The fight against Islamist terrorism is becoming increasingly globalized as intelligence agencies around the world cooperate and share information. One of the major nodes in that network is Germany's foreign intelligence agency, the Bundesnachrichtendienst (BND), which is based in Pullach in Bavaria.
Together with Germany's domestic intelligence agency, the Office for the Protection of the Constitution, the BND keeps an eye on the activities of Muslim extremists in Germany and abroad. Although there has never been a major Islamist terror attack in Germany, a number of Islamist plots have been hatched in the country -- the most famous of which being the 9/11 attacks, which were partly planned by a terror cell in Hamburg.
In recent years, there have been two major plots to carry out attacks in Germany, both of which failed for different reasons. In 2006, two Lebanese men -- popularly known as the "suitcase bombers" -- tried to detonate bombs on trains in Germany. The plan failed when the bombs failed to explode, due to flaws in their construction.
Then in 2007, German authorities foiled a plot by a three-strong terror cell in the Sauerland region. The men, two of whom were German converts to Islam, had planned to target US Army bases and airports in Germany. The conspiracy, which was uncovered after a months-long surveillance operation by the German authorities, sparked fears that the kind of "home-grown" terrorism seen in the United Kingdom had spread to Germany.
SPIEGEL talked to Ernst Uhrlau, head of the BND, about the fight against Islamist terror, the dangers posed by converts to Islam and how marginalization of Muslims can lead to radicalization.
SPIEGEL: Mr. Uhrlau, last September three Islamists were arrested in the village of Oberschledorn in the Sauerland region. They were in the process of storing explosives for use in a number of potentially devastating attacks. Six years after Sep. 11, 2001, are terrorists now taking aim at Germany?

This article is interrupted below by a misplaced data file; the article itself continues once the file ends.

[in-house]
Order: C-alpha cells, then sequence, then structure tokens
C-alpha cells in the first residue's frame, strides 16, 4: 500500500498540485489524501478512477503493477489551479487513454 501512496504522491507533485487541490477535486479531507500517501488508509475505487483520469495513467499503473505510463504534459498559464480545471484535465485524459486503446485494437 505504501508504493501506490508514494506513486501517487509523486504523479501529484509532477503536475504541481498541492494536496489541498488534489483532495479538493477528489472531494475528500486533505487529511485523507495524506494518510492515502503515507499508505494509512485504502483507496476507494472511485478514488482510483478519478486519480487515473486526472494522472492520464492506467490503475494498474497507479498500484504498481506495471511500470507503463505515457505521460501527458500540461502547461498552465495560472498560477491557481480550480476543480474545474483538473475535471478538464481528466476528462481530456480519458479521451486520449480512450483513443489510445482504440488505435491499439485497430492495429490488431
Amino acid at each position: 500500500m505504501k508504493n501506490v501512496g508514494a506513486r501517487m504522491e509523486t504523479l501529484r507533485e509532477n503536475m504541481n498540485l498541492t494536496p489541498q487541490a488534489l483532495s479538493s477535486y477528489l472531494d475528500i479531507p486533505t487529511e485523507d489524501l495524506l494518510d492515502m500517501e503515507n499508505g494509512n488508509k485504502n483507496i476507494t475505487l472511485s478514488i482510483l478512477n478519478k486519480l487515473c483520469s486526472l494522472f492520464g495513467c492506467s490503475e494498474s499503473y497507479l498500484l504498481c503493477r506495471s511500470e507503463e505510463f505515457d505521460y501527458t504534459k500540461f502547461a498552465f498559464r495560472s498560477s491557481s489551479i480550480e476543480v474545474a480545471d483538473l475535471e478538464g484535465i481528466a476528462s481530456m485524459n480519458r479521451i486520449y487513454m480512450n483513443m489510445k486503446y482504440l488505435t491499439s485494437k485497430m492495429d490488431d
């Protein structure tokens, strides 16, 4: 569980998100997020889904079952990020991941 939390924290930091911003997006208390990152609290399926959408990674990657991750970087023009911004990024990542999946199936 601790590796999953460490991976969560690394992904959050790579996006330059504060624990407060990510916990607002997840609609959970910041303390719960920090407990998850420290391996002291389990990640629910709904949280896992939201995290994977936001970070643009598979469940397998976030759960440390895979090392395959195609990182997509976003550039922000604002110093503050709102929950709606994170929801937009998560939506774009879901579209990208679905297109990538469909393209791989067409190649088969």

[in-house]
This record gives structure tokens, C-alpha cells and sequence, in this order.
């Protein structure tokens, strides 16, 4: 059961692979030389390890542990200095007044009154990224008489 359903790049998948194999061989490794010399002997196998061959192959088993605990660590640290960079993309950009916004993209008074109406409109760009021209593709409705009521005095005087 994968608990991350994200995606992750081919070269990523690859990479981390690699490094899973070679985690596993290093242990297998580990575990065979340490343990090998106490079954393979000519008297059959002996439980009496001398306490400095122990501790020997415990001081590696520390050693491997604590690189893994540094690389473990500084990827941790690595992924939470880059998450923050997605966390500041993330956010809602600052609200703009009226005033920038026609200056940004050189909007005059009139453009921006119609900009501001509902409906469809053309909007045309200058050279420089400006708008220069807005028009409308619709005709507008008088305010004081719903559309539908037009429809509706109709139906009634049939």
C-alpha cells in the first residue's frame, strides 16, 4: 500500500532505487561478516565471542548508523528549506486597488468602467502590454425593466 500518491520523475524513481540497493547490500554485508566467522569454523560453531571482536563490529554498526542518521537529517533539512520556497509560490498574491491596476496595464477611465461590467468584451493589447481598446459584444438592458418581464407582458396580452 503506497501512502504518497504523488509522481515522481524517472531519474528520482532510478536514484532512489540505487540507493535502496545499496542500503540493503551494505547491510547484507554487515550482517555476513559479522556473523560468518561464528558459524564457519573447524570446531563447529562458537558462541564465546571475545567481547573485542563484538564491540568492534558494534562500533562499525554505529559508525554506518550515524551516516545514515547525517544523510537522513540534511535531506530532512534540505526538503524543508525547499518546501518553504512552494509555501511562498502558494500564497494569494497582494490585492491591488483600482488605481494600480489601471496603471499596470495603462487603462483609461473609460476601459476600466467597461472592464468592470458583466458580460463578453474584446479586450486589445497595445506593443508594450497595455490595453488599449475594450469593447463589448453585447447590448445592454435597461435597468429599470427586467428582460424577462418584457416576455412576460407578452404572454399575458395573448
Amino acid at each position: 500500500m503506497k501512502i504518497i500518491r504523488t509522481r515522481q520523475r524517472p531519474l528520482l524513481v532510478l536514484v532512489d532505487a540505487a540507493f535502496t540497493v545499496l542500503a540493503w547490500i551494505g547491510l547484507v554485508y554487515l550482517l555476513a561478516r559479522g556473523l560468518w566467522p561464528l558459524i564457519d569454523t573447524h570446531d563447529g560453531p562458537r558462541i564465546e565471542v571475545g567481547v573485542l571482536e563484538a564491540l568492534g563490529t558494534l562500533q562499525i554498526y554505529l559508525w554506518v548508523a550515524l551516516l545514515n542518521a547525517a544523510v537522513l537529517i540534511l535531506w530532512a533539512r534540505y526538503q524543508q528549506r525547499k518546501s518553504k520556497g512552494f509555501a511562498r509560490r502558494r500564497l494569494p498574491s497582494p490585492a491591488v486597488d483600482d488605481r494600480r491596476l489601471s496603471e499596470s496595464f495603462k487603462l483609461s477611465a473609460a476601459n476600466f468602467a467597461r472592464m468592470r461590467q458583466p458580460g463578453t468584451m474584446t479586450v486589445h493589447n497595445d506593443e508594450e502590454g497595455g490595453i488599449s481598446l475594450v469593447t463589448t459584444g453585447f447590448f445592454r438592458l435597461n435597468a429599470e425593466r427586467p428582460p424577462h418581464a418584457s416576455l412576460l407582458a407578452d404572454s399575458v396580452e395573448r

Uhrlau: We are part of a broad European danger zone. Militant Islamists have already planned attacks seven times. According to information obtained by Germany's Federal Criminal Police Office, we must now assume that it is highly likely that further attacks are planned. We are worried that in the future we will not be able to prevent all the operations.
SPIEGEL: What role does Germany play in the terrorists' strategy?
Uhrlau: On the one hand, we are a target for attack by Islamist terrorists. One example is the Cologne suitcase bombers -- two Lebanese men who deposited homemade explosive devices in German regional trains in the summer of 2006. The fact that the device didn't explode was apparently due to mistakes the men had made in assembling the bombs. On the other hand, we are also a place where terrorists prepare attacks they intend to carry out in other countries. For example, the so-called Meliani Group used Frankfurt as a base in 2000 when it planned an attack on a Christmas market in Strasbourg, France.
SPIEGEL: Where did these terrorists come from?
Uhrlau: They were North Africans who had been living in Germany for a long time. In this context, we are watching the activities of al-Qaida in North Africa with great concern. A handful of groups have become ensconced there, largely unobserved, and are strengthening (terrorist leader Osama) bin Laden's terrorist network. What is evolving there brings a completely new quality to the jihad on our doorstep.
SPIEGEL: How much influence have the al-Qaida network and Osama bin Laden's propaganda had on potential terrorists in Germany so far?